W3C home > Mailing lists > Public > w3c-wai-hc@w3.org > July to September 1997

Re: media characterization and formal types in HTML and CSS2

From: Al Gilman <asgilman@access.digex.net>
Date: Fri, 19 Sep 1997 22:45:44 -0400 (EDT)
Message-Id: <199709200245.WAA11172@access1.digex.net>
To: w3c-wai-hc@w3.org (HC team)
to follow up on what Jason White said:
[out of order]

>  I would appreciate clarification from Al as to whether these
> comments are on point or whether I have misunderstood his
> approach completely.

Generally on point.  So much so that I want to build on a few points
you raise.

> In the [July] Cougar draft proposal on style sheets, it is
> stated that to allow for more descriptive media type
> characterisations, the value of the media type extends until it
> is delimited by a comma.

Yes, that syntax allows for base type plus (other stuff not
comprehended).  This leaves room for the qualifiers such as what
I talked about so long as any commas in the stylesheet language
syntax for the type indication are escaped in the HTML.  It
doesn't allow for selecting a stylesheet based on whether you
have a 640X480 projection panel or a larger one.

I would still suggest that HTML per se let go of the definition
of the list of base types.  If that list has to change later, it
is then not necessary to change the HTML specification, which
never needed to know in the first place.

>  The main drawback of this solution is that it does not
> accommodate style languages which make no provision for media
> types. Since HTML is supposed to be independent of all style
> languages, this limitation could lead to problems in practice.

It does accomodate such stylesheet languages.  It just does not
support checking the compatibility between a stylesheet and the
local environment without fetching the stylesheet.  In this case
the stylesheets would be retrieved in the order of author
preference and the first one that could be satisfied by the local
environment resources would be used.  The stylesheet processing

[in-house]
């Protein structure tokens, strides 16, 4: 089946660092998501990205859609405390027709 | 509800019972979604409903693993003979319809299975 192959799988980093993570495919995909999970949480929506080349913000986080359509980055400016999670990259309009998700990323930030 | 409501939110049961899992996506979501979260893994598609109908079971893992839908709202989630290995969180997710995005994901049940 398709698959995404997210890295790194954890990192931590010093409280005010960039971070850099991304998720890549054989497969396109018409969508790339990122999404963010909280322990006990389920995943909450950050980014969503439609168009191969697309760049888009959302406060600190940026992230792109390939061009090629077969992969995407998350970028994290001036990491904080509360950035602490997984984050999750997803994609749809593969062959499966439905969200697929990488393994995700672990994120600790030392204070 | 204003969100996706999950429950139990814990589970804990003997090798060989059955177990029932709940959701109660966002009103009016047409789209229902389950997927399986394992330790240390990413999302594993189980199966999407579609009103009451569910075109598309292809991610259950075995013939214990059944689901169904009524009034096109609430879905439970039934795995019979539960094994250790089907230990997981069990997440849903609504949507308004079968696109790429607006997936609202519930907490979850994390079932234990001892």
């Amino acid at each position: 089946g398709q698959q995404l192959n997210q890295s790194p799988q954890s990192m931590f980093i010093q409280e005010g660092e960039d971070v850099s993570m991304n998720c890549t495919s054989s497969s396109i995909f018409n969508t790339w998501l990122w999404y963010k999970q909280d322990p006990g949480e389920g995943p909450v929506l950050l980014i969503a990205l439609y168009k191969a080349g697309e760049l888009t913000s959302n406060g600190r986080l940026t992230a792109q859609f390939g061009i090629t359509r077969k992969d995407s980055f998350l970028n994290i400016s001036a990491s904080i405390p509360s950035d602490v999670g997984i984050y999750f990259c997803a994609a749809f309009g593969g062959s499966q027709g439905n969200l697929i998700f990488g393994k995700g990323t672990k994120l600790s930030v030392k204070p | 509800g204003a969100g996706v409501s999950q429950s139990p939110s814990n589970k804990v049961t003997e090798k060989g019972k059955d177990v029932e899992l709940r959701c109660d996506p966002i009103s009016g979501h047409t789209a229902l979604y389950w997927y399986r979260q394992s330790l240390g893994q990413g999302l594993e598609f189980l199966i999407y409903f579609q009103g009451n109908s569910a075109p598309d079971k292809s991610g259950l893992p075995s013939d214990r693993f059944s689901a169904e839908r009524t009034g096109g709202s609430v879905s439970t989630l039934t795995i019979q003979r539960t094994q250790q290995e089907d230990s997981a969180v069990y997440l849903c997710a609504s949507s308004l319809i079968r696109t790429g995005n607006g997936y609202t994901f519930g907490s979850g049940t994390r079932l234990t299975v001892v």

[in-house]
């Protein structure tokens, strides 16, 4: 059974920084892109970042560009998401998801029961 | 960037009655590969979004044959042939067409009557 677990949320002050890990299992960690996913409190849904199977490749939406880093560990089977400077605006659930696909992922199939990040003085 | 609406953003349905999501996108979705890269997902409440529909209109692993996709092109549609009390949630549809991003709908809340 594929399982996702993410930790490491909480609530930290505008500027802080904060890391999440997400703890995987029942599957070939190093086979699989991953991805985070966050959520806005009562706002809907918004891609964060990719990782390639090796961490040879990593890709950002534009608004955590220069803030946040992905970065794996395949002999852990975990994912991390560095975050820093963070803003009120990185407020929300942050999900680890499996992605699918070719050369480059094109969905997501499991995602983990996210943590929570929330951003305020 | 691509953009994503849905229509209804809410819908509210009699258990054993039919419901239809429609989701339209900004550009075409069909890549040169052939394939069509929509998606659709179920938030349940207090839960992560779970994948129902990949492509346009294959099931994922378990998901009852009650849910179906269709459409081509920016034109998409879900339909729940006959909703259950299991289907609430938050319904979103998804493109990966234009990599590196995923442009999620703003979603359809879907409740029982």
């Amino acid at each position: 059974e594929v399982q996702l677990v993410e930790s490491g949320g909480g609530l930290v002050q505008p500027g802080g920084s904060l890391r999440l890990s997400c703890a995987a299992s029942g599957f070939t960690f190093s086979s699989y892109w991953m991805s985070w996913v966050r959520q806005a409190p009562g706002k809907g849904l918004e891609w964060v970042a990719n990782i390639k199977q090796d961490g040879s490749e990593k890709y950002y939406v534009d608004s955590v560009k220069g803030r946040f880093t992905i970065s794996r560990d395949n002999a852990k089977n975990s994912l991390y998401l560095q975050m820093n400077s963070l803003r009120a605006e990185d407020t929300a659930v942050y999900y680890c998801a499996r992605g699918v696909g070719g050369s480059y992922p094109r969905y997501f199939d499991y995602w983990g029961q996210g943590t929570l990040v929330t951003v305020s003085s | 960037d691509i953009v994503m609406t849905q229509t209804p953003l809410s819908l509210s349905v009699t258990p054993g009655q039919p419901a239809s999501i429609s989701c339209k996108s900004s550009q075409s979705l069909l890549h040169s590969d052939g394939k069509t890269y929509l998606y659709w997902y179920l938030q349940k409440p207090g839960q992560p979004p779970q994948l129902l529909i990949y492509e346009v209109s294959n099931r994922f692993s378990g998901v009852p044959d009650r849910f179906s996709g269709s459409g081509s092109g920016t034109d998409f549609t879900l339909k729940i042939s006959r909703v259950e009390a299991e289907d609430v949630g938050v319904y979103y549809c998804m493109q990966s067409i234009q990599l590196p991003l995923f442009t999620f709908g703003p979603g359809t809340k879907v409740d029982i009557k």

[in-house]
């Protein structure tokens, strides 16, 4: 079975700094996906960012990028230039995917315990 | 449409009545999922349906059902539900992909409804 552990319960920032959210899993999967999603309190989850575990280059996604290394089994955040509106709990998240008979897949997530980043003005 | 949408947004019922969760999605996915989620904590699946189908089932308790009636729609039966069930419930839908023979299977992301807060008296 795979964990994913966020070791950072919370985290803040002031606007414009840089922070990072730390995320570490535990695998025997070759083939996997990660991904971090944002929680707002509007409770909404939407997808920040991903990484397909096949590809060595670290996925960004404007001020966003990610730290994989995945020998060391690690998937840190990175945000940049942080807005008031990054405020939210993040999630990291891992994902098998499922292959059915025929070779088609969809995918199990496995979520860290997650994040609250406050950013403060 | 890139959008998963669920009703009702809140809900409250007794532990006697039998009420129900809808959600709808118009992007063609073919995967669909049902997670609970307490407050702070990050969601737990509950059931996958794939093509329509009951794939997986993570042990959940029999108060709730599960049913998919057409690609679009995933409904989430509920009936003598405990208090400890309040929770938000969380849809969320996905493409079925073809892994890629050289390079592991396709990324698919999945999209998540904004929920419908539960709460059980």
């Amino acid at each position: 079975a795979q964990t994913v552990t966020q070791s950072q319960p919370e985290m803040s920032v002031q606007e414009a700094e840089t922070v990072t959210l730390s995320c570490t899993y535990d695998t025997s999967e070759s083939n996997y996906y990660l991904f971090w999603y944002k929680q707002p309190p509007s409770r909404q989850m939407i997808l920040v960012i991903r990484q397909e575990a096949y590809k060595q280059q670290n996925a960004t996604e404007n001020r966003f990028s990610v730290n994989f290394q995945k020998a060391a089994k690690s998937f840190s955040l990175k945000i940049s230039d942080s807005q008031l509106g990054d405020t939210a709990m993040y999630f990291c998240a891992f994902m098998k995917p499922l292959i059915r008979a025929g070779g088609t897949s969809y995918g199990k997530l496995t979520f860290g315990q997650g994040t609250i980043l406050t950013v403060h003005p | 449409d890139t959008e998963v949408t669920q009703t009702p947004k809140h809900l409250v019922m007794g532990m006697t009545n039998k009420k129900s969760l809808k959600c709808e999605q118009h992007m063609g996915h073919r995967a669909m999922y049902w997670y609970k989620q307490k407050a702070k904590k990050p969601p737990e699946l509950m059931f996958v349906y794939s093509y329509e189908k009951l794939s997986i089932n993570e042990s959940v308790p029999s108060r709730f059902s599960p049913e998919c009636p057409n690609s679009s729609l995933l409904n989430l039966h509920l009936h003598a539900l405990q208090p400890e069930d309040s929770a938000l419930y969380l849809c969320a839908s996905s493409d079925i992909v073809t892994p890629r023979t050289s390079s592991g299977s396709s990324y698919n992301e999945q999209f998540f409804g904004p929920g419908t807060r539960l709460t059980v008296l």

could determine if the stylesheet called for unavailable
resources such as sound, color, or visual display.

This case is logically covered, but unlikely to happen.  Given
the author's willingness to deal with stylesheets at all, and
multiple stylesheets in particular, is driven by the need to look
good on a variety of user equipment, it is unlikely that a
media-unaware stylesheet language would be defined or gain much

> With respect to CSS, it is clear that the addition of a new
> media type would require corresponding changes to be made in
> the style language to support the style properties which are
> relevant to that medium. This makes it difficult to envisage
> how an open data base of media types would operate
> independently of the evolution of CSS itself. Each media type
> also requires support within conforming applications so that
> user agents can decide whether the media type matches the
> apabilities of the current output device.

The addition of new media types may require changes to the
styling language, or the language may support user-defined types
described by expressions built on concepts already in the
language.  In the latter case the new medium may require the
writing of type definitions in a stylesheet, or may require the
browser retrieving the type definition from a registry, but not
necessarily require new language elements per se.  My ignorance
of the XML styling proposals is hurting my ability to give a
closely related example.

Even if changes in the media details require some changes in the
styling language, it is good to have it stop there and not ripple
into changes to HTML.

New media do require new Aps and users without new Aps will use
the less demanding styles.  But the whole point of interposing
a styling layer is to insulate the HTML itself from this change.

-- Al
Received on Friday, 19 September 1997 22:45:48 UTC

This archive was generated by hypermail 2.4.0 : Friday, 17 January 2020 20:35:00 UTC